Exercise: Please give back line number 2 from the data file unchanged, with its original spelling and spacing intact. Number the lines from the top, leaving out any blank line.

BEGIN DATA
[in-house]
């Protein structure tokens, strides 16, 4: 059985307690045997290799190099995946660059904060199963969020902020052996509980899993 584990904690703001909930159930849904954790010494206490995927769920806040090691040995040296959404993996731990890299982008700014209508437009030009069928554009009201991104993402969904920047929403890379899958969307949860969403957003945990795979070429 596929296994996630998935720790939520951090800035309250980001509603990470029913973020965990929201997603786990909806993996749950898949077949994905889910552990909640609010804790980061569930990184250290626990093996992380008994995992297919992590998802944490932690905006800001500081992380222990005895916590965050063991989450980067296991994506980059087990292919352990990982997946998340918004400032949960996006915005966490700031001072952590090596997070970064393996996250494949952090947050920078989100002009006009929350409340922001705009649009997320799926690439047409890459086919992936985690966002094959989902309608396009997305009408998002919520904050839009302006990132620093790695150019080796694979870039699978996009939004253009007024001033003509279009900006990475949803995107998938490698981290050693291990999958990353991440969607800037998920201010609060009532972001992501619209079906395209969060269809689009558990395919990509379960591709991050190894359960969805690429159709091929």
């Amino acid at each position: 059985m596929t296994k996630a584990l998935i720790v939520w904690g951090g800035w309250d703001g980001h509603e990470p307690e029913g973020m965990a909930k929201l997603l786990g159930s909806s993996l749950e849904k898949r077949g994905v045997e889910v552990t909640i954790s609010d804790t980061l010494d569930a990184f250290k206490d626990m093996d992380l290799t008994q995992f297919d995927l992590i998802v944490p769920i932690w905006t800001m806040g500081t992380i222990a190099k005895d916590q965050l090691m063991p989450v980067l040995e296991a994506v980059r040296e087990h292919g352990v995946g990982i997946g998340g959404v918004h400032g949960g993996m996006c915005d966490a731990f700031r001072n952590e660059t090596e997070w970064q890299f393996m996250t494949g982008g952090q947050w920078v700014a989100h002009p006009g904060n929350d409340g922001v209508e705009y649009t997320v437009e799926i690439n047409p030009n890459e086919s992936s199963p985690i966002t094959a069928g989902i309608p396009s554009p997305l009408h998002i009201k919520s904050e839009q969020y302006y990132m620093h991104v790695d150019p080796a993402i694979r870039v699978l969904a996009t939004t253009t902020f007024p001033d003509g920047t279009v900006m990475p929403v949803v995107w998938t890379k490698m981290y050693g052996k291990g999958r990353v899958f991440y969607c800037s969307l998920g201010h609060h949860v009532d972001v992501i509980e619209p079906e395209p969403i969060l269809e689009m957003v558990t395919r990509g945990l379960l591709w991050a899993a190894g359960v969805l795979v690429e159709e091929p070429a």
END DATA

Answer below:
């Protein structure tokens, strides 16, 4: 059985307690045997290799190099995946660059904060199963969020902020052996509980899993 584990904690703001909930159930849904954790010494206490995927769920806040090691040995040296959404993996731990890299982008700014209508437009030009069928554009009201991104993402969904920047929403890379899958969307949860969403957003945990795979070429 596929296994996630998935720790939520951090800035309250980001509603990470029913973020965990929201997603786990909806993996749950898949077949994905889910552990909640609010804790980061569930990184250290626990093996992380008994995992297919992590998802944490932690905006800001500081992380222990005895916590965050063991989450980067296991994506980059087990292919352990990982997946998340918004400032949960996006915005966490700031001072952590090596997070970064393996996250494949952090947050920078989100002009006009929350409340922001705009649009997320799926690439047409890459086919992936985690966002094959989902309608396009997305009408998002919520904050839009302006990132620093790695150019080796694979870039699978996009939004253009007024001033003509279009900006990475949803995107998938490698981290050693291990999958990353991440969607800037998920201010609060009532972001992501619209079906395209969060269809689009558990395919990509379960591709991050190894359960969805690429159709091929």